Article in English | MEDLINE | ID: covidwho-1062703

ABSTRACT

BACKGROUND: There is a paucity of evidence to support safe and effective management of patients with acute severe ulcerative colitis during the COVID-19 pandemic. We sought to identify alterations to established conventional evidence-based management of acute severe ulcerative colitis during the early COVID-19 pandemic, the effect on outcomes, and any associations with severe acute respiratory syndrome coronavirus 2 (SARS-CoV-2) infection and severe COVID-19 outcomes. METHODS: The PROTECT-ASUC study was a multicentre, observational, case-control study in 60 acute secondary care hospitals throughout the UK. We included adults (≥18 years) with either ulcerative colitis or inflammatory bowel disease unclassified, who presented with acute severe ulcerative colitis and fulfilled the Truelove and Witts criteria. Cases and controls were identified as either admitted or managed in emergency ambulatory care settings between March 1, 2020, and June 30, 2020 (COVID-19 pandemic period cohort), or between Jan 1, 2019, and June 30, 2019 (historical control cohort), respectively. The primary outcome was the proportion of patients with acute severe ulcerative colitis receiving rescue therapy (including primary induction) or colectomy. The study is registered with ClinicalTrials.gov, NCT04411784. FINDINGS: We included 782 patients (398 in the pandemic period cohort and 384 in the historical control cohort) who met the Truelove and Witts criteria for acute severe ulcerative colitis. The proportion of patients receiving rescue therapy (including primary induction) or surgery was higher during the pandemic period than in the historical period (217 [55%] of 393 patients vs 159 [42%] of 380 patients; p=0·00024) and the time to rescue therapy was shorter in the pandemic cohort than in the historical cohort (p=0·0026). This difference was driven by a greater use of rescue and primary induction therapies with biologicals, ciclosporin, or tofacitinib in the COVID-19 pandemic period cohort than in the historical control period cohort (177 [46%] of 387 patients in the COVID-19 cohort vs 134 [36%] of 373 patients in the historical cohort; p=0·0064). During the pandemic, more patients received ambulatory (outpatient) intravenous steroids (51 [13%] of 385 patients vs 19 [5%] of 360 patients; p=0·00023). Fewer patients received thiopurines (29 [7%] of 398 patients vs 46 [12%] of 384; p=0·029) and 5-aminosalicylic acids (67 [17%] of 398 patients vs 98 [26%] of 384; p=0·0037) during the pandemic than in the historical control period. Colectomy rates were similar between the pandemic and historical control groups (64 [16%] of 389 vs 50 [13%] of 375; p=0·26); however, laparoscopic surgery was less frequently performed during the pandemic period (34 [53%] of 64] vs 38 [76%] of 50; p=0·018). Five (2%) of 253 patients tested positive for SARS-CoV-2 during hospital treatment. Two (2%) of 103 patients re-tested for SARS-CoV-2 during the 3-month follow-up were positive 5 days and 12 days, respectively, after discharge from index admission. Both recovered without serious outcomes. INTERPRETATION: The COVID-19 pandemic altered practice patterns of gastroenterologists and colorectal surgeons in the management of acute severe ulcerative colitis but was associated with similar outcomes to a historical cohort. Despite continued use of high-dose corticosteroids and biologicals, the incidence of COVID-19 within 3 months was low and not associated with adverse COVID-19 outcomes. FUNDING: None.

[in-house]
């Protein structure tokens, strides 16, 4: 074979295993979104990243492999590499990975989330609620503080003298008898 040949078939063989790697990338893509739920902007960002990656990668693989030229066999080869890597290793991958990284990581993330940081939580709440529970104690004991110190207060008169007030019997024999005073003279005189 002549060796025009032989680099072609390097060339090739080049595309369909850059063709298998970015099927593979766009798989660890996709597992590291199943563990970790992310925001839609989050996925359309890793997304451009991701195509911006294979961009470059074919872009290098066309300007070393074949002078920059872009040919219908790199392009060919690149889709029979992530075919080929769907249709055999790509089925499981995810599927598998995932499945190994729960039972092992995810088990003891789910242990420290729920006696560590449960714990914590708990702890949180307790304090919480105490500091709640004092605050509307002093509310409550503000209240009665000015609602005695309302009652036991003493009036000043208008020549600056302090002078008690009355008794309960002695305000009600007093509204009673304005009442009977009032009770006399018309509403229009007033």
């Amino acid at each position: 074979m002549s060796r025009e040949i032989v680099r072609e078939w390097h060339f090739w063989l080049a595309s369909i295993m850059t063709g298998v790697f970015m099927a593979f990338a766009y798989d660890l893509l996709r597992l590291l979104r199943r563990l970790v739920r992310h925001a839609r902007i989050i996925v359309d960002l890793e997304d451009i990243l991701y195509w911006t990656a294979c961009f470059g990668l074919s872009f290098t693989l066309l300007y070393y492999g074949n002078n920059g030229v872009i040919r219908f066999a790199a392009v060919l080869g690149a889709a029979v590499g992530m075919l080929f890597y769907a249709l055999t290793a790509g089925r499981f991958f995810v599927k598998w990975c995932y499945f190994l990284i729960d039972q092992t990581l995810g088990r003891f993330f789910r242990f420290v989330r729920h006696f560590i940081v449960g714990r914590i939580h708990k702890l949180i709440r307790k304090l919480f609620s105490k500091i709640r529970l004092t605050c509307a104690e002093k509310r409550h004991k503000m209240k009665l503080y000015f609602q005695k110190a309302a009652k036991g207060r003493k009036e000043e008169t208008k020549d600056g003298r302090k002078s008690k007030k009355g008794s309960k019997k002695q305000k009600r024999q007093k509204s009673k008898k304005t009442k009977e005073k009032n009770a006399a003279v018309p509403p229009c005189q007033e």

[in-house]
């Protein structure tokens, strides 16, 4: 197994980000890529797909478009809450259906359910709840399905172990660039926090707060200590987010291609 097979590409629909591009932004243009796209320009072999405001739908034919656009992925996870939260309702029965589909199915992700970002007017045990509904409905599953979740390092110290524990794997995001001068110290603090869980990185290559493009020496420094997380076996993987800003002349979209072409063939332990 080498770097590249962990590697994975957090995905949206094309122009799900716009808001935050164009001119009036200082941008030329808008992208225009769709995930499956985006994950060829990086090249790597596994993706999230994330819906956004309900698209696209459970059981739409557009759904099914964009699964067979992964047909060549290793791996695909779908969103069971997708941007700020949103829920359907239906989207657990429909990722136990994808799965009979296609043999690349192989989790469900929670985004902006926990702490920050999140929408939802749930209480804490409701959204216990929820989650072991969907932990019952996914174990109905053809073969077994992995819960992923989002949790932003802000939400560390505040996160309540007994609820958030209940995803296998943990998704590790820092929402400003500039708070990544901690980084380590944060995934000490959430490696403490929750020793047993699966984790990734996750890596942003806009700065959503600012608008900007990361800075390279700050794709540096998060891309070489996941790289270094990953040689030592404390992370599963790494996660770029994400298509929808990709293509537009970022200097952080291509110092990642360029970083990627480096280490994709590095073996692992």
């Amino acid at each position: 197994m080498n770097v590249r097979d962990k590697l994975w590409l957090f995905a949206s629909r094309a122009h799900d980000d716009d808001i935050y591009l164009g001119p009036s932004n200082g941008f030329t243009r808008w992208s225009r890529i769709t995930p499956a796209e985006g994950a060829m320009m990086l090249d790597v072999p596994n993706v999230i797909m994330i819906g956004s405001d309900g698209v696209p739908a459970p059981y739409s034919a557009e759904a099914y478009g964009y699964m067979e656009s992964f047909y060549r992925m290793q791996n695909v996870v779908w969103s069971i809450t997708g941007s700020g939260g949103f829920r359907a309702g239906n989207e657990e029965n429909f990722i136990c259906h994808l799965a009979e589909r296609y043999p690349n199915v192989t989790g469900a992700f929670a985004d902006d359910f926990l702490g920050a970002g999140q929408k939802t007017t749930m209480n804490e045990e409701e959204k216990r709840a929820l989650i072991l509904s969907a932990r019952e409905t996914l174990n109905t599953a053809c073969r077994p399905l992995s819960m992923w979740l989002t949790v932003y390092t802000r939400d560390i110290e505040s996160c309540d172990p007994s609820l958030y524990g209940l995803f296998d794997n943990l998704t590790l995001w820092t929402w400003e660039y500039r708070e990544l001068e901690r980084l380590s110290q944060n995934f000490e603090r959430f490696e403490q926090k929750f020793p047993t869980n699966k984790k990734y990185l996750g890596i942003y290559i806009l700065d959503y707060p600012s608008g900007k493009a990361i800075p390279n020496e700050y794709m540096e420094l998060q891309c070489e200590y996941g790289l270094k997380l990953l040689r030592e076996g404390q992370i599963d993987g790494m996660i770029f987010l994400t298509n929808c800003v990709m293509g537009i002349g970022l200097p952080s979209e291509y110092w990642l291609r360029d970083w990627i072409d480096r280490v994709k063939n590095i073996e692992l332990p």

Subject(s)
COVID-19 , Colectomy , Colitis, Ulcerative/diagnosis , Colitis, Ulcerative/surgery , Colonoscopy , Acute Disease , Adult , Case-Control Studies , Cohort Studies , Female , Humans , Male , Middle Aged , Severity of Illness Index
SELECTION OF CITATIONS
SEARCH DETAIL